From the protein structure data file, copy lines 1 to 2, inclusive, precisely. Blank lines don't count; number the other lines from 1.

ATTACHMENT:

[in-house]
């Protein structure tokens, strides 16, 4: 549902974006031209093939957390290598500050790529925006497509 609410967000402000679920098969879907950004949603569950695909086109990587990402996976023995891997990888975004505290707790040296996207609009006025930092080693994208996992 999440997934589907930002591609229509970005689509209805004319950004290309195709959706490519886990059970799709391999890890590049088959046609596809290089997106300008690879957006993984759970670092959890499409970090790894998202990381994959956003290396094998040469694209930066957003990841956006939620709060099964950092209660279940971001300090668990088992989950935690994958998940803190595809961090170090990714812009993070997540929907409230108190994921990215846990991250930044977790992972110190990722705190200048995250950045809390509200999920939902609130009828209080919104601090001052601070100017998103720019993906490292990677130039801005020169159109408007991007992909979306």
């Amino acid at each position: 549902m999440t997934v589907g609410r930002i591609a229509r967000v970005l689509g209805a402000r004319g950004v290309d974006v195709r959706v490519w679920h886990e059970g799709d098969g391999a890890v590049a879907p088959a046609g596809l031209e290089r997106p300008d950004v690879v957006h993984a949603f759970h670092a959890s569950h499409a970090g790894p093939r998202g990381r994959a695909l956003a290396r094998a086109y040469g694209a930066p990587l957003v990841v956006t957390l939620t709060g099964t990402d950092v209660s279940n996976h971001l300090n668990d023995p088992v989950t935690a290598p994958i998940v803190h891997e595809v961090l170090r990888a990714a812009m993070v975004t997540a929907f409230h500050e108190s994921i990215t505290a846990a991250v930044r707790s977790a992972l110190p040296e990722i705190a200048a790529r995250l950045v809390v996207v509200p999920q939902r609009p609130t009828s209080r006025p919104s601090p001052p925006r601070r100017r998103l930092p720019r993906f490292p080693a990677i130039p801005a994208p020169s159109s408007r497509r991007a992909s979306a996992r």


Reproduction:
[in-house]
């Protein structure tokens, strides 16, 4: 549902974006031209093939957390290598500050790529925006497509 609410967000402000679920098969879907950004949603569950695909086109990587990402996976023995891997990888975004505290707790040296996207609009006025930092080693994208996992 999440997934589907930002591609229509970005689509209805004319950004290309195709959706490519886990059970799709391999890890590049088959046609596809290089997106300008690879957006993984759970670092959890499409970090790894998202990381994959956003290396094998040469694209930066957003990841956006939620709060099964950092209660279940971001300090668990088992989950935690994958998940803190595809961090170090990714812009993070997540929907409230108190994921990215846990991250930044977790992972110190990722705190200048995250950045809390509200999920939902609130009828209080919104601090001052601070100017998103720019993906490292990677130039801005020169159109408007991007992909979306």